When a python eats a porcupine, the results could be deadly.
A 12-foot-long African Rock python was spotted shortly after it made the decision to eat a porcupine for dinner. A biker passing by saw the snake with a huge bump midway through its stomach and decided to snap a quick photo, which he later shared on social media.
CNN originally broke the news, detailing the account on Saturday. The picture had many people curious as to what was in the snake’s belly, and several of them trekked up to the Lake Eland Game Reserve to check out the python for themselves.
On their Facebook page, the Lake Eland Game Reserve shared photos of the python and revealed that it had since died.
“Sadly, the African Rock Python that became an overnight sensation has been found dead. The 3.9m long Python was found to have ingested a 13.8kg Porcupine. Autopsy showed Porcupine quills lodged in the snakes digestive tract.”
While the official cause of the python’s death has yet to be determined, it is speculated that the porcupine quills led to its demise.
“With all the human interaction, this could have caused stress and the python would then regurgitate the meal up with all the quills causing a problem,” said game reserve manager Jennifer Fuller.
Python Literally Eats Itself To Death After Eating Porcupine That Punctures Its Stomach with… http://t.co/wx2duMG4pk pic.twitter.com/tm5UWVIqq4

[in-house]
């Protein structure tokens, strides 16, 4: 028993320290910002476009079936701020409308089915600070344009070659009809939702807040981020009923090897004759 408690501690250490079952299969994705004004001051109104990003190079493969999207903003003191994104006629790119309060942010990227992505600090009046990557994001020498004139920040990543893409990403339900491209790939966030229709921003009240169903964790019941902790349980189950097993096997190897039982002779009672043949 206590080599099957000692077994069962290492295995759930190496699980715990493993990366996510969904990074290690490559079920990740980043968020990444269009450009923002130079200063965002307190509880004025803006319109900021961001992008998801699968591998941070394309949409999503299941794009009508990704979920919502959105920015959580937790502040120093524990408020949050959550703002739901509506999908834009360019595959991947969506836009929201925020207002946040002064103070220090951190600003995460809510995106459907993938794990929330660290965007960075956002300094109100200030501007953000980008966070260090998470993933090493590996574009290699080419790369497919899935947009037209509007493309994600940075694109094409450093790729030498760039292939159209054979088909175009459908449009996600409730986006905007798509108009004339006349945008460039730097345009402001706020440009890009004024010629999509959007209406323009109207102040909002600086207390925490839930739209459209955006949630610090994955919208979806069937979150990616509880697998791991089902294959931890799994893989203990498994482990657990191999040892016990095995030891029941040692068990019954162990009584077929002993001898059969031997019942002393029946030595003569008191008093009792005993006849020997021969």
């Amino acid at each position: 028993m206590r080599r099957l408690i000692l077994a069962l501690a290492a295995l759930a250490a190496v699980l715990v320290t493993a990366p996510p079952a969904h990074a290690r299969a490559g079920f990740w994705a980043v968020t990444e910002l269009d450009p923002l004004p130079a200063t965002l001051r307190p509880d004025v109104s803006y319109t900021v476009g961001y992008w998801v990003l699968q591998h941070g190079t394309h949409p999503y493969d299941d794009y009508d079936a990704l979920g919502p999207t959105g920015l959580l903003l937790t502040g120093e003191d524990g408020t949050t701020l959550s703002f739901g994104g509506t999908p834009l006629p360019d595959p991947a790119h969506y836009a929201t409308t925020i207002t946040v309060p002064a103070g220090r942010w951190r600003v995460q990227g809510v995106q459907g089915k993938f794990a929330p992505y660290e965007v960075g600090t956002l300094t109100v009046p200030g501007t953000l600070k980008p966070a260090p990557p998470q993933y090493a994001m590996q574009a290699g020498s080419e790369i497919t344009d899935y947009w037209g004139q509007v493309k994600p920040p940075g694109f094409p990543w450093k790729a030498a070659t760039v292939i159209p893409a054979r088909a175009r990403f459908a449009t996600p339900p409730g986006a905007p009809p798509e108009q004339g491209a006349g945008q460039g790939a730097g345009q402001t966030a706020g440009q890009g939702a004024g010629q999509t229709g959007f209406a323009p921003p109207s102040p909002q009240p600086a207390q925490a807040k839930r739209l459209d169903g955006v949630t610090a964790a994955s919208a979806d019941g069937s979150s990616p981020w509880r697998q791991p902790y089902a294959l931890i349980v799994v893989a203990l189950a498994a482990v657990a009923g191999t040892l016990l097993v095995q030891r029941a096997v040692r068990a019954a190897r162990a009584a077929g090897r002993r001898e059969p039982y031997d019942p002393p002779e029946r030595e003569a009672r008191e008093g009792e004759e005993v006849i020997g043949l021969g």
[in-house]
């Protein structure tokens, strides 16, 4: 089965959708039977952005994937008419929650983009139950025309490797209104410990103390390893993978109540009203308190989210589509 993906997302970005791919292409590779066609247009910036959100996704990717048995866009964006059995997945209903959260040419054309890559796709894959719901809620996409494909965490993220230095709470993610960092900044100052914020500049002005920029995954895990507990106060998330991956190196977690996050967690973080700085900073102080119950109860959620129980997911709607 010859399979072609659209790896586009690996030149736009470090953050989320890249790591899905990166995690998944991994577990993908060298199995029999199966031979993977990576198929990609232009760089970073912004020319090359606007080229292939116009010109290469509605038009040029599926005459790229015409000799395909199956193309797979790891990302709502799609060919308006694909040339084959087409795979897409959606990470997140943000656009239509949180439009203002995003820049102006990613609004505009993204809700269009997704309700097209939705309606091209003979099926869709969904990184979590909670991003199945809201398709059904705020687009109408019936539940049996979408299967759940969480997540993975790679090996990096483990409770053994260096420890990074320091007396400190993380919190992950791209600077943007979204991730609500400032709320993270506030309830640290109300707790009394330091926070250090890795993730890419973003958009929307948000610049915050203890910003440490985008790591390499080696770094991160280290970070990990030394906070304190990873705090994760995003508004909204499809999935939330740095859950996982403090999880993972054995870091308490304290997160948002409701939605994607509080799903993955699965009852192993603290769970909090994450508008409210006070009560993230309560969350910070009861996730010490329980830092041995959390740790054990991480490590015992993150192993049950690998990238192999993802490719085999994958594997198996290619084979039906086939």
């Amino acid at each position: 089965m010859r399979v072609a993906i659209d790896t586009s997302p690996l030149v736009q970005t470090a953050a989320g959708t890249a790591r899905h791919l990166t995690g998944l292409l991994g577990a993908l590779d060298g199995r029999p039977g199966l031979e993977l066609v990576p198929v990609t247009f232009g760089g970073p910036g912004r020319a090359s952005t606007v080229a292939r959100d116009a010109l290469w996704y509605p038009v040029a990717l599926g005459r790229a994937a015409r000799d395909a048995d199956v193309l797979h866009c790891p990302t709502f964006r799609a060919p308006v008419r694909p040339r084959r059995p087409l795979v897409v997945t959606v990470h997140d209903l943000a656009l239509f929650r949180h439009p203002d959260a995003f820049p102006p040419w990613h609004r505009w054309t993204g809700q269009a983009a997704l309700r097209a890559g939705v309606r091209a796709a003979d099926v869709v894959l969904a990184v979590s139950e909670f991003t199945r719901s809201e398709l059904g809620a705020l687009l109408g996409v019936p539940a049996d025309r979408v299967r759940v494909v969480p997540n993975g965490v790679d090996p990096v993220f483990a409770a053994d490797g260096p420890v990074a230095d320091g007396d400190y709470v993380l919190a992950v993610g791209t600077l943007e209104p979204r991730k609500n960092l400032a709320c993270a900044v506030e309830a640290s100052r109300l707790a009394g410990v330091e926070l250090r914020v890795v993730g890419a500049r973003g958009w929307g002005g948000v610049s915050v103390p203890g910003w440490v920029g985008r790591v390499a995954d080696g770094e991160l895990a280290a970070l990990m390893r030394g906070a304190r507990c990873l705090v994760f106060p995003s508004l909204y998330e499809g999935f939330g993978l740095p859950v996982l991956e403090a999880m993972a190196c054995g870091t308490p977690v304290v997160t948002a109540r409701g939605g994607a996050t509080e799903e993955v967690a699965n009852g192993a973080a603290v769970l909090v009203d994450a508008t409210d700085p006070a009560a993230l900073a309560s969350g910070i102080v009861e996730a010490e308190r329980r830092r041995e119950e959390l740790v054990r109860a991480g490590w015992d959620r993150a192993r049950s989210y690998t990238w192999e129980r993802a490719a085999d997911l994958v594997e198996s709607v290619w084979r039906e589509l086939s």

— GLOBAL NEWS (@news_24_365) June 24, 2015
Many people are wondering how a snake can digest something as large as a 30 pound porcupine. A previous report by the Inquisitr explains how snakes devour their prey.
“Pythons, in particular, are able to eat larger prey because they have the ability to alter the size of their organs and their metabolism. As for how they are able to get sizable prey inside their bodies in the first place, pythons have two lower jaws that can independently move of each other and a quadrate bone at the back of their heads that loosely attach their jaws to their skulls. This is what allows their jaws to move around freely, not simple dislocation, to accommodate prey of any size.”
— Elizabeth Hawkins (@gdock7) June 26, 2015
What do you think about the python eating the porcupine? Leave your comments below.
[Photo via Shutterstock]